The Observatory said it feared the dead were among the victims of a spate of kidnappings by pro-government militia in the city — Syria’s third largest.
Desertions within Assad’s security forces — which have a professional hard core but also much larger conscripted ranks — triggered much of Monday’s death toll of more than 70.
A total of 34 soldiers and 12 suspected army deserters were killed in clashes, as well as 27 civilians shot dead by security forces in the regime’s intensifying crackdown, the Observatory said.
Most of the dead were in Daraa province, the uprising’s birthplace close to the border with Jordan, which has become increasingly outspoken about the bloodshed in its northern neighbour.
King Abdullah II on Monday became the first Arab leader to openly call for Assad to step down, two days after the Arab League took the rare move of suspending Syrian membership of the 22-nation bloc and imposing sanctions.
“I believe, if I were in his shoes, I would step down,” the king said in a BBC interview.
Angry Assad loyalists stormed the Jordanian embassy in Damascus on Monday evening in response, mirroring similar attacks on the Qatari, Saudi and Turkish embassies, the ambassador told the Jordanian press.
Jordan and other Arab governments are due to hold talks in Morocco on Wednesday with Turkey whose Prime Minister Recep Tayyip Erdogan has warned that Syria stood on the edge of a precipice.
“The Syrian government is on a very dangerous and narrow path, like the edge of a knife,” Erdogan told lawmakers from his ruling party on Tuesday. “It is our common desire for him to turn back from this path, which has a cliff at the end.”
Ankara’s tough stance has won it the growing adulation of anti-government protesters in Syria.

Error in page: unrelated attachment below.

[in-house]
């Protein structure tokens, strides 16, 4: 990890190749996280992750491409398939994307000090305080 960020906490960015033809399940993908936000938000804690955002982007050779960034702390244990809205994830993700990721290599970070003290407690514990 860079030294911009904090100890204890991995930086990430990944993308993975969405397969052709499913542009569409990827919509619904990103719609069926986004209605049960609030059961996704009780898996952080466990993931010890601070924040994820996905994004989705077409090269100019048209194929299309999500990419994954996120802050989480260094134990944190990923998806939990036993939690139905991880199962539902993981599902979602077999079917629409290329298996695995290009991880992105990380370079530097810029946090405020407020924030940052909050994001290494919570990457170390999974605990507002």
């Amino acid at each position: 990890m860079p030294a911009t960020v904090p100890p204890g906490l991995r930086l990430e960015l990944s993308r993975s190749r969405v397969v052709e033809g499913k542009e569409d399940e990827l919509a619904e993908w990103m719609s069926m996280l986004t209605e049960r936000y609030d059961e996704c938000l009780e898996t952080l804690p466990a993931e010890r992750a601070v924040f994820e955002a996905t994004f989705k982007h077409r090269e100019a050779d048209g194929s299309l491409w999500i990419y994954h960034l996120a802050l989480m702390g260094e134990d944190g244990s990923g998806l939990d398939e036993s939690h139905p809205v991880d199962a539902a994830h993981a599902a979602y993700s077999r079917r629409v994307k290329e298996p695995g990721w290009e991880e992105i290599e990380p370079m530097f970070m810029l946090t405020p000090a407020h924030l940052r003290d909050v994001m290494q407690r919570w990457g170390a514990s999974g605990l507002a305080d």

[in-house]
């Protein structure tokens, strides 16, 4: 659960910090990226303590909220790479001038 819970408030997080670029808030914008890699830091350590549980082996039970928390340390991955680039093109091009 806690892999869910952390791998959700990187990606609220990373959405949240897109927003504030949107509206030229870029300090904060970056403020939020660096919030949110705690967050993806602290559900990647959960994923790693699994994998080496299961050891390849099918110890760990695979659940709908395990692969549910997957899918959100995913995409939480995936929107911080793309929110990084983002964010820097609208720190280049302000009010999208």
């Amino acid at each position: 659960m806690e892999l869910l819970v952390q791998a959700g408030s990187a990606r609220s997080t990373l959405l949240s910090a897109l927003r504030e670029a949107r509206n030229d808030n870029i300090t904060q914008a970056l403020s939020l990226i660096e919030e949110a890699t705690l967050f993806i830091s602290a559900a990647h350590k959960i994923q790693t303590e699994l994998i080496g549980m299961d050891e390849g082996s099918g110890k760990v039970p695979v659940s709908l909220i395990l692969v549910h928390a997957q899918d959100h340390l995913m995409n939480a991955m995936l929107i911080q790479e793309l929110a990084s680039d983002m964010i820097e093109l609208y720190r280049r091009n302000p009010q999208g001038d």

Hundreds of demonstrators took to the streets of the main northern city of Aleppo late on Monday, waving Turkish flags and chanting: “Thank you, Turkish government,” Turkey’s NTV television channel reported.
The six oil-rich Gulf Arab states said Wednesday’s planned meeting in Rabat meant there was no reason to agree to Syria’s request for an emergency Arab summit to review foreign ministers’ decision on Saturday to suspend its membership of the pan-Arab bloc.
The Gulf Cooperation Council “sees that the request to hold an Arab summit at this time is useless,” the bloc’s secretary general, Abdullatif al-Zayani.
The Syrian opposition held talks with Russia — one of the regime’s rapidly dwindling band of allies — in a bid to intensify the pressure on Assad to step aside.
“We told our Russian colleagues that to make the start of the talks possible we believe it is necessary for Russia and the international community to send an important signal and demand Bashar al-Assad’s resignation,” Burhan Ghalioun, the Paris-based leader of the opposition Syrian National Council told the Interfax news agency after the talks.
The Damascus authorities released leading dissident Kamal Labwani who had been jailed for 12 years for engaging in contacts aimed at encouraging the United States to attack Syria, the Observatory said.
Founder of the Liberal Democratic Gathering, Labwani was arrested at Damascus airport in November 2005 after a tour of Europe and the US, where he held talks with White House officials. — Reuters-AFP